Crowdsourcing as Reflective Political Practice: Building a Location-Based Tool for Civic Learning and Engagement

Internet, Politics, and Policy 2014: Crowdsourcing for Politics and Policy, Oxford Internet Institute, Oxford, UK

36 Pages Posted: 17 Nov 2014

See all articles by Erhardt Graeff

Erhardt Graeff

Olin College of Engineering; Edmond J. Safra Center for Ethics at Harvard University

Date Written: September 26, 2014

Abstract

Many platforms for civic engagement, whether online or offline, are inconvenient and disconnected from the source of issues they are meant to address. They require that citizens leave the places they normally inhabit physically or virtually and commit to a separate space and set of processes. Town hall meetings are still a key point of engagement, occurring during specific times and in specific places. Online forums function similarly, in that deliberation occurs within profile-based websites for which you need to sign up and regularly return. This paper responds to the design challenge and research question: How do you address barriers to “minimum effective engagement” in community projects, and ensure that all citizens can have their voice heard on how to improve their local communities?

In order to raise levels of participation in community projects and expand the range of voices heard in governmental decision-making, there is a need for civic technology that is lightweight and compelling enough to enjoy continued use and to promote civic learning. In this paper, I develop a theoretical basis for effective citizenship through crowdsourcing monitorial activity by finding connections between several theories of citizenship and learning, which point to this activity fostering civic learning through reflective political practice.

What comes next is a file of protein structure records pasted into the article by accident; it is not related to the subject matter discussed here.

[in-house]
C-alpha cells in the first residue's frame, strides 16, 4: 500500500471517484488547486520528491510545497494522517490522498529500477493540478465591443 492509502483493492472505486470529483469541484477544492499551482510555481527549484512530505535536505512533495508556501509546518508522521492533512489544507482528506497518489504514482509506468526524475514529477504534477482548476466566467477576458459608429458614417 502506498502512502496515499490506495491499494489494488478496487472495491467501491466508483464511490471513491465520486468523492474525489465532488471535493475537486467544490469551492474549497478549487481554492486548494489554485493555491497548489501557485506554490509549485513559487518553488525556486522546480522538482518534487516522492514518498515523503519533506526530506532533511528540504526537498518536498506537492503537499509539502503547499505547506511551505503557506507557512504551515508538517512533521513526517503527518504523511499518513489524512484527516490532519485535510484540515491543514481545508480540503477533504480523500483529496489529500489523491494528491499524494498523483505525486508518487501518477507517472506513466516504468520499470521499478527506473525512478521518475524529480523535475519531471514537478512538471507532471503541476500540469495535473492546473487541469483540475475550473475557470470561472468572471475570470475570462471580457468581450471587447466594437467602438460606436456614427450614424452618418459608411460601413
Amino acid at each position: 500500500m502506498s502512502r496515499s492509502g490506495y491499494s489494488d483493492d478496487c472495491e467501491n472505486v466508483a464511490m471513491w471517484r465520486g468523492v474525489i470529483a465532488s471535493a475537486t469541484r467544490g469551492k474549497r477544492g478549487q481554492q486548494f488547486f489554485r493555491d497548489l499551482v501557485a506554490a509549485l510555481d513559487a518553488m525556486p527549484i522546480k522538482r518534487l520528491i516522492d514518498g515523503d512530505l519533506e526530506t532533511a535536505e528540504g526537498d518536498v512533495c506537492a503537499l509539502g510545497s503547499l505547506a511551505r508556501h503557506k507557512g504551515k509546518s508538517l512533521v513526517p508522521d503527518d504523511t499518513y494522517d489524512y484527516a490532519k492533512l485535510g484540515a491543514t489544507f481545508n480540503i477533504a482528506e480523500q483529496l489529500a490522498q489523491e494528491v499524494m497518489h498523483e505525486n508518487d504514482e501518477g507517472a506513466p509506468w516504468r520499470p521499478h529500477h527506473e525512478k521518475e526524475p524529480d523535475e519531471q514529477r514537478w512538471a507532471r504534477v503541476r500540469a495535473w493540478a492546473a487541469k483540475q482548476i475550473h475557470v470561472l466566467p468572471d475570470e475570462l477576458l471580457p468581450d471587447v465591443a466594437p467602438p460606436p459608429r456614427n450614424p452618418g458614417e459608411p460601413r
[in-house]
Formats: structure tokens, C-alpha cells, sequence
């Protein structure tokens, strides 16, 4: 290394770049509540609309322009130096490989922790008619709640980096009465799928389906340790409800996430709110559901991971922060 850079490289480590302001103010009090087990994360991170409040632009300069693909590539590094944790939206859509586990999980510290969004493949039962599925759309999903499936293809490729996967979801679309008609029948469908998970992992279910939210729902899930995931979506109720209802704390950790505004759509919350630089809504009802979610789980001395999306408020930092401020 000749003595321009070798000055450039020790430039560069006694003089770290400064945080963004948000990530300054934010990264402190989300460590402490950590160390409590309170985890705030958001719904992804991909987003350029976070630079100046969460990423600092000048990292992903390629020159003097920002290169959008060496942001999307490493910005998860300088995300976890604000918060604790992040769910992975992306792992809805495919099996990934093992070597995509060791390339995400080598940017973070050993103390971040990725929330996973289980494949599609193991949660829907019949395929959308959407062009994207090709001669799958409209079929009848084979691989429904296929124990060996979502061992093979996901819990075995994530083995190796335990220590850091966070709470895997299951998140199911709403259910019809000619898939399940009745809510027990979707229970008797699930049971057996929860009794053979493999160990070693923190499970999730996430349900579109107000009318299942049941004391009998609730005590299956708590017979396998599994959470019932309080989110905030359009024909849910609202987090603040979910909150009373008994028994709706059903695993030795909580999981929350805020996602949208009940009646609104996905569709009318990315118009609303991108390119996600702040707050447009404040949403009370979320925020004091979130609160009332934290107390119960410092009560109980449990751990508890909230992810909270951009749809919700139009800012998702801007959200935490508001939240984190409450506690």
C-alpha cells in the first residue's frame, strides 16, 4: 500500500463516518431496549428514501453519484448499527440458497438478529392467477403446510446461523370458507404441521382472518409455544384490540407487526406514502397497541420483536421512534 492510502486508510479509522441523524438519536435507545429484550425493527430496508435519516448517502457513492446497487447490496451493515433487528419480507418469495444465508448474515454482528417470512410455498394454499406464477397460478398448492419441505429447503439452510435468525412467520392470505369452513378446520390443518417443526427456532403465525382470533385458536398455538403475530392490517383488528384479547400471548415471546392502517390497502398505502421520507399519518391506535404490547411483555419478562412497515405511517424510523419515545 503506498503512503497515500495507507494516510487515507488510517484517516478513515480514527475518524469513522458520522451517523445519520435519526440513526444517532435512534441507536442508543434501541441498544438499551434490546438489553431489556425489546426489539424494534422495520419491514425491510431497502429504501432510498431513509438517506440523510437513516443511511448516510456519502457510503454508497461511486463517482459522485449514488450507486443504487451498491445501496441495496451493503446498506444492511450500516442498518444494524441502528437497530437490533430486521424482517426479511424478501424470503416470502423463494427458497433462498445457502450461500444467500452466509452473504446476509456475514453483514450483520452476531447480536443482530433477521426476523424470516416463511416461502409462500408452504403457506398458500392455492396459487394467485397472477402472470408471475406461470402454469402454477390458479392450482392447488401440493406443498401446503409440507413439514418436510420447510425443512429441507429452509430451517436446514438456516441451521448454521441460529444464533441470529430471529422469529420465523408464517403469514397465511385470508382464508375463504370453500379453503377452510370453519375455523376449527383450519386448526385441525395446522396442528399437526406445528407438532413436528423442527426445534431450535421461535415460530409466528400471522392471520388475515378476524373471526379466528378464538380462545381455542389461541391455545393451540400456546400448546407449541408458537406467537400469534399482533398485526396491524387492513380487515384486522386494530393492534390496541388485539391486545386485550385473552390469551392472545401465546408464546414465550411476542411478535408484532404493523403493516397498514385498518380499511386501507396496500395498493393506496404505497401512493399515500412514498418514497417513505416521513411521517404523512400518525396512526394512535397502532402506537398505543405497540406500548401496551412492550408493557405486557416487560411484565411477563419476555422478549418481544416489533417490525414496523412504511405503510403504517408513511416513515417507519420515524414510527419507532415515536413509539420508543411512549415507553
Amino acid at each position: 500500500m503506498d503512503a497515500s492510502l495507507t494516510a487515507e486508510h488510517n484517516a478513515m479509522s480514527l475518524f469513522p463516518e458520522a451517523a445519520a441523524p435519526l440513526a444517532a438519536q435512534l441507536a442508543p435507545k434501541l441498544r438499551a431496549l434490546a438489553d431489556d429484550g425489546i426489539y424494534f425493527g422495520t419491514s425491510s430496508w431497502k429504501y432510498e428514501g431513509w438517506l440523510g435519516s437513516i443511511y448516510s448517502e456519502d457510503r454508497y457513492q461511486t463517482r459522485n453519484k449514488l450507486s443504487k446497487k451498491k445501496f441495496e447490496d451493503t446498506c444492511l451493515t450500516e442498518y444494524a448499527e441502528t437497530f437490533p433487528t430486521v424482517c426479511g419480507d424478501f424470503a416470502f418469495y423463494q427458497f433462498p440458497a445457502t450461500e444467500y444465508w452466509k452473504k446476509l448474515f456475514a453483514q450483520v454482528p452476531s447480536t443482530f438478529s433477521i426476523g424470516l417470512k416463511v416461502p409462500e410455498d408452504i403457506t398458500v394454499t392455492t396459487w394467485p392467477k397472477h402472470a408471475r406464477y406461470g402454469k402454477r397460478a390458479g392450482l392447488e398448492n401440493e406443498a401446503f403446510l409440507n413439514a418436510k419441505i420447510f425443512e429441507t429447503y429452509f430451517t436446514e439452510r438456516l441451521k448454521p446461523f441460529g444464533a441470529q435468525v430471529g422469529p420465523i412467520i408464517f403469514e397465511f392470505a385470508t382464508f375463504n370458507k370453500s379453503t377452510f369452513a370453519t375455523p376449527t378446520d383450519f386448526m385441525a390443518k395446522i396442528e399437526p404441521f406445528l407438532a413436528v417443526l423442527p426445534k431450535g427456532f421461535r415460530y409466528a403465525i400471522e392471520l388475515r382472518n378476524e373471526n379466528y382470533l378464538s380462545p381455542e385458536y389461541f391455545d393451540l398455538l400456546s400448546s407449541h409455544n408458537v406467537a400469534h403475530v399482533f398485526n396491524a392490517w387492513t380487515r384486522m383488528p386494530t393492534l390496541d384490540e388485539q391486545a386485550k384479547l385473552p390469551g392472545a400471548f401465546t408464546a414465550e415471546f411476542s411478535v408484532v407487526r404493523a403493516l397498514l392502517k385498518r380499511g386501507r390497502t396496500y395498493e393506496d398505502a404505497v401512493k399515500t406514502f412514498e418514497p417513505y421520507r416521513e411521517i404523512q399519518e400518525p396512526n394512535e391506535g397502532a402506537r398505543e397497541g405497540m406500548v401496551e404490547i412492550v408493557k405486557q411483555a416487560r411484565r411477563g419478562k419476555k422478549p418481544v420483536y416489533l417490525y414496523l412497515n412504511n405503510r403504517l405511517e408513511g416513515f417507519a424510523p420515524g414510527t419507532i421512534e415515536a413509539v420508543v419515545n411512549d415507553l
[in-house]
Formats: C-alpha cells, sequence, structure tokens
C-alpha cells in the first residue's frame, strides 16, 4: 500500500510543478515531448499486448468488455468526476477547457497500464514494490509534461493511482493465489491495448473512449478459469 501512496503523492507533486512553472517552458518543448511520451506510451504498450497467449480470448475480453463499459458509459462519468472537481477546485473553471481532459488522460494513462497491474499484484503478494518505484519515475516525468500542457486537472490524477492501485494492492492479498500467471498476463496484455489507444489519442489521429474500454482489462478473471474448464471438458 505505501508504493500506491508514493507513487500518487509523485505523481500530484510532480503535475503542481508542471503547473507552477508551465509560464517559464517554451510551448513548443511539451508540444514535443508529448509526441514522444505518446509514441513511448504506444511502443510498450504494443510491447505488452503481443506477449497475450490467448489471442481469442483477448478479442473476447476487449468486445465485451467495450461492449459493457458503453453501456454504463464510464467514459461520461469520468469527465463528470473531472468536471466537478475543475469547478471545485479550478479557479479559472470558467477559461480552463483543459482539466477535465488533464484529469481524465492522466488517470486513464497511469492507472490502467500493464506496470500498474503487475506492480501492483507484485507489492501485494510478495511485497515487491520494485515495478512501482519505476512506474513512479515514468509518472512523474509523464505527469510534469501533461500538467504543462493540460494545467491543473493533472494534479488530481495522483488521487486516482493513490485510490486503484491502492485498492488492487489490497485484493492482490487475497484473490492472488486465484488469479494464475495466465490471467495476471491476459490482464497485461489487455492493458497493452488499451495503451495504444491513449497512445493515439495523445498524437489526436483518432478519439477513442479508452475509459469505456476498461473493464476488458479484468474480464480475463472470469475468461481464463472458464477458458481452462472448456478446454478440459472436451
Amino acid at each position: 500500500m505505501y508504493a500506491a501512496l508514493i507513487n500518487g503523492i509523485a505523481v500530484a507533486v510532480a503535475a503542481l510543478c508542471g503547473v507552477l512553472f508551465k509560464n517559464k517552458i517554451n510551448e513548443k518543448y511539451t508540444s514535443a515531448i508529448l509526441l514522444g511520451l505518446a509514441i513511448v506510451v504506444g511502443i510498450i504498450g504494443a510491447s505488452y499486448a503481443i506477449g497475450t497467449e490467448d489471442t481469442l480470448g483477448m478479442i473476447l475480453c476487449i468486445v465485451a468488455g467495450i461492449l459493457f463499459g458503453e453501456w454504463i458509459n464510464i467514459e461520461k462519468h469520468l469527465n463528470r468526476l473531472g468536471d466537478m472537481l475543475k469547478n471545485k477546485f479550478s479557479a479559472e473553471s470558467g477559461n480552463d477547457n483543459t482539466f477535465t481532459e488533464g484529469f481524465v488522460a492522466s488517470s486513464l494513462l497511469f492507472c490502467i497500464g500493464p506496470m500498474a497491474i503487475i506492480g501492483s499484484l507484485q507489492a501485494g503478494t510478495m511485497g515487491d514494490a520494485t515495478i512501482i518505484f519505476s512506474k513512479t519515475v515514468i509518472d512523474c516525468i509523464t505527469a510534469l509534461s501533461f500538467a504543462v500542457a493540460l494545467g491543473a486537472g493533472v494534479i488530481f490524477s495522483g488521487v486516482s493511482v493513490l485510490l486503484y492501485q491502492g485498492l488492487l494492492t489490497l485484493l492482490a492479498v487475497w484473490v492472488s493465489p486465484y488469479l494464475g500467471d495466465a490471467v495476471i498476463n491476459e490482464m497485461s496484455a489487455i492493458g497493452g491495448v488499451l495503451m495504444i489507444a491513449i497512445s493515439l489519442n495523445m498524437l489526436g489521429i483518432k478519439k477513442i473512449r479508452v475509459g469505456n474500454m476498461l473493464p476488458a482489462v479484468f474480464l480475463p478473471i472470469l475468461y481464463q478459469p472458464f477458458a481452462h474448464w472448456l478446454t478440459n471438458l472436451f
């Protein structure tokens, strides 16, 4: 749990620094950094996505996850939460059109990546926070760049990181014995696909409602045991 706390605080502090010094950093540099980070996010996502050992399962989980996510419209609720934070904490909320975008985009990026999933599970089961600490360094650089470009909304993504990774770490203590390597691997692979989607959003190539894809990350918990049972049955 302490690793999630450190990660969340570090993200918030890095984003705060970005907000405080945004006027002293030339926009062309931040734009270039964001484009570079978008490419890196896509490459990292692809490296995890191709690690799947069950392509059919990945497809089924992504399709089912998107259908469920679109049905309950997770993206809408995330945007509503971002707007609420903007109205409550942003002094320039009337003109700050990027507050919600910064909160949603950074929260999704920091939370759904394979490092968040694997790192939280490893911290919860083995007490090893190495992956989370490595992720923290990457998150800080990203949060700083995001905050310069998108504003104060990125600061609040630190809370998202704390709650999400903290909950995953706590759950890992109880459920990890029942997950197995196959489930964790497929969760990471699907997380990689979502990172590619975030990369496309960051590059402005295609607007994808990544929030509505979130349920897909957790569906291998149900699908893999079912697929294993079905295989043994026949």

Using a needs assessment of Boston-area municipalities, I reinforce my argument and concretize a set of design goals for a new socio-technical system to foster local civic learning and engagement around issues like urban planning. In the end, I respond to the research challenge and design goals by introducing a prototype for a location-based survey platform for Android smartphones called Action Path, and discuss early-stage user feedback and future work.

Keywords: crowdsourcing, civic engagement, civic learning, mobile design, center for civic media, civic media, urban planning

Suggested Citation

Graeff, Erhardt, Crowdsourcing as Reflective Political Practice: Building a Location-Based Tool for Civic Learning and Engagement (September 26, 2014). Internet, Politics, and Policy 2014: Crowdsourcing for Politics and Policy, Oxford Internet Institute, Oxford, UK, Available at SSRN: https://ssrn.com/abstract=2524967

Erhardt Graeff (Contact Author)

Olin College of Engineering ( email )

Olin Way
Needham, MA 02492-1200
United States

Edmond J. Safra Center for Ethics at Harvard University ( email )

124 Mount Auburn Street
Suite 520N
Cambridge, MA 02138
United States

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